TY - JOUR. T1 - Chemokines in ischemia and reperfusion. AU - Frangogiannis, Nikolaos G.. PY - 2007/5. Y1 - 2007/5. N2 - Chemokine signaling plays an important role in the post-ischemic inflammatory response. Overlapping pathways involving reactive oxygen intermediates, Toll-like receptor (TLR) activation, the complement cascade and the nuclear factor (NF)-κB system induce both CXC and CC chemokines in ischemic tissues. Reperfusion accentuates chemokine expression promoting an intense inflammatory reaction. ELR-containing CXC chemokines regulate neutrophil infiltration in the ischemic area, whereas CXCR3 ligands may mediate recruitment of ThI cells. CC chemokines, on the other hand, induce mononuclear cell infiltration and macrophage activation. Evidence suggests that chemokine signaling mediates actions beyond leukocyte chemotaxis and activation, regulating angiogenesis and fibrous tissue deposition. Effective repair of ischemic tissue is dependent on a well-orchestrated cellular response and ...
The migration of leukocytes in response to chemokine gradients is an important process in the homeostasis of the human immune system and inflammation. In vivo the migration takes place on the surface of the endothelium to which the chemokine gradient is immobilized via interaction with glycosaminoglycans. To study leukocyte migration in response to surface-bound chemokines, we generated chemokine gradients by a simple stamping method: agarose stamps were soaked with chemokine solution to form continuous chemokine gradients by diffusion. These gradients could be easily transferred to a petri dish surface by stamping. We show that neutrophil granulocytes recognize these gradients and migrate toward increasing chemokine concentrations dependent on the slope of the gradient. Single-cell responses were recorded, and statistical analyses of cell behavior and migration were performed. For analysis of chemotaxis/haptotaxis, we propose a chemotactic precision index that is broadly applicable, valid, and ...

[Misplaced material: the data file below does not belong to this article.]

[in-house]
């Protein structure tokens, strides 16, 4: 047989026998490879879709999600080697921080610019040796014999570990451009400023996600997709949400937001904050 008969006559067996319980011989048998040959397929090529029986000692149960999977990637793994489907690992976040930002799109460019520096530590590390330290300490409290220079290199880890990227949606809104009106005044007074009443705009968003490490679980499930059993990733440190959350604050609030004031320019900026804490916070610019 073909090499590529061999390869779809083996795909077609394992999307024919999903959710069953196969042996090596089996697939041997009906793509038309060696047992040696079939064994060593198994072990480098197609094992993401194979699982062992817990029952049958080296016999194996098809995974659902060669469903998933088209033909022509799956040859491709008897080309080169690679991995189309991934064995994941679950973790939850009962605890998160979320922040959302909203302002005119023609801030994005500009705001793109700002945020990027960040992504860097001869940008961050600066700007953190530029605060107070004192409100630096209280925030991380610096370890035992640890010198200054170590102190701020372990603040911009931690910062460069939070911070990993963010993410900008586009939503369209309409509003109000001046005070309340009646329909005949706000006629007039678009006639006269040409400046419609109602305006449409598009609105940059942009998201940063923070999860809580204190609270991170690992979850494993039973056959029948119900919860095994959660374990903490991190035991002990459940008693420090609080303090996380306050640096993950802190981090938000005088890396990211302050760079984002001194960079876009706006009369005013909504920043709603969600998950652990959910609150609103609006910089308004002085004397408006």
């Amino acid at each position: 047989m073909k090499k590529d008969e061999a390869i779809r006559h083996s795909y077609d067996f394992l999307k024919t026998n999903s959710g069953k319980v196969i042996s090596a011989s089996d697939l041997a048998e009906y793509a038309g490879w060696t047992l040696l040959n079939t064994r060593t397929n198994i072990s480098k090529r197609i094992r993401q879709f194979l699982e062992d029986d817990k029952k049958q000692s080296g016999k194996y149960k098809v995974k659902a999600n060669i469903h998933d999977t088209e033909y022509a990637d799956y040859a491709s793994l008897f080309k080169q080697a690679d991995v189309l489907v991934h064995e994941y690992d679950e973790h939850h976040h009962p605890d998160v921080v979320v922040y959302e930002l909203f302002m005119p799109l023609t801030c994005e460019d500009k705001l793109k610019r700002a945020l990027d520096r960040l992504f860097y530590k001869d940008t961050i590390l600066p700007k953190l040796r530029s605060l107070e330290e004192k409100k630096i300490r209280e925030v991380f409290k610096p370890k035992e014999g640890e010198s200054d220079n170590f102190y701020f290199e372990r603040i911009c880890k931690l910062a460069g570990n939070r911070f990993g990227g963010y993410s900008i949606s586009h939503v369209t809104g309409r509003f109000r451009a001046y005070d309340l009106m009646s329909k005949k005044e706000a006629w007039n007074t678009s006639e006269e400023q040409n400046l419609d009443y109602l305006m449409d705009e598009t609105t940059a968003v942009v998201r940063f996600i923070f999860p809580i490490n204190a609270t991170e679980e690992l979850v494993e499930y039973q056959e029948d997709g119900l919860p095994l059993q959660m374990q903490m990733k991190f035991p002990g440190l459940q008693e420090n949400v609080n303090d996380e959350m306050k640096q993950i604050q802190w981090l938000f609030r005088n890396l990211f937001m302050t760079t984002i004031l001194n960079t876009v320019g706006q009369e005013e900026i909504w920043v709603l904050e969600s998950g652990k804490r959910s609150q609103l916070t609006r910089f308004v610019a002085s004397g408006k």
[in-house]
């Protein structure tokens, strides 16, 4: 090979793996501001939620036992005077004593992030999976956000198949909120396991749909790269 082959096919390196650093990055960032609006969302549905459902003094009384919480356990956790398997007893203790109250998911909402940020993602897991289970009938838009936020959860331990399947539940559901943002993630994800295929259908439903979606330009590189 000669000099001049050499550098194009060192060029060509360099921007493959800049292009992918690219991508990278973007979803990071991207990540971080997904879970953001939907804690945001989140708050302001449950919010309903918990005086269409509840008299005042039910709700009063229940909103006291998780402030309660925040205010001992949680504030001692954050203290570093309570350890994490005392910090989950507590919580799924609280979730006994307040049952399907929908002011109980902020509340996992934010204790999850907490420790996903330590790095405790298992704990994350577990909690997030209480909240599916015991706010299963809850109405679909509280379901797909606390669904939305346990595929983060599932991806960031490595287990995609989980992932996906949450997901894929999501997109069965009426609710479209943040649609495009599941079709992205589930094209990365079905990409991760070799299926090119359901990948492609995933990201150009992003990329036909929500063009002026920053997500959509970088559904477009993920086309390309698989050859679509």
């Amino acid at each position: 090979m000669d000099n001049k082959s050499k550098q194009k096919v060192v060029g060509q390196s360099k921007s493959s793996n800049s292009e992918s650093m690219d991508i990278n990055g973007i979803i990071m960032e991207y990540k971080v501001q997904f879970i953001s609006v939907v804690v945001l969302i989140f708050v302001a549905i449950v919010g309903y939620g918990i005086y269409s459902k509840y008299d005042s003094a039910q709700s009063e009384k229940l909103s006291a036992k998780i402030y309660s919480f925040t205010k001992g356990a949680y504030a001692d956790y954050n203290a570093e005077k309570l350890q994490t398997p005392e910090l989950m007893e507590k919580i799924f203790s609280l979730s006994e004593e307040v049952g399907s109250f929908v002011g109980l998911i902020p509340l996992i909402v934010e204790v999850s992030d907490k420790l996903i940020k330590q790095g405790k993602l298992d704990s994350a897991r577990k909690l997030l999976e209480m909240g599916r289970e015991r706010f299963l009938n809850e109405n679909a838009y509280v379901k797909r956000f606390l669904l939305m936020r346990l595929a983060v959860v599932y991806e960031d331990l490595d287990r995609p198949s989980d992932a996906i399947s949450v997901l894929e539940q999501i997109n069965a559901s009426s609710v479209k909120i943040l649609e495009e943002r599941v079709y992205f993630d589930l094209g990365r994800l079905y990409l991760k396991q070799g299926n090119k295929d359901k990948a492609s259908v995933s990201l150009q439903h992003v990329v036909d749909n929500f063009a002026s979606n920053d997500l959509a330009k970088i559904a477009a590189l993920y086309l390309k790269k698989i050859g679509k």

i have to travel to buffalo to get that test....dang. i am too sick to walk! lol...i will have to go to quest since i owe labcorp a couple of grand!...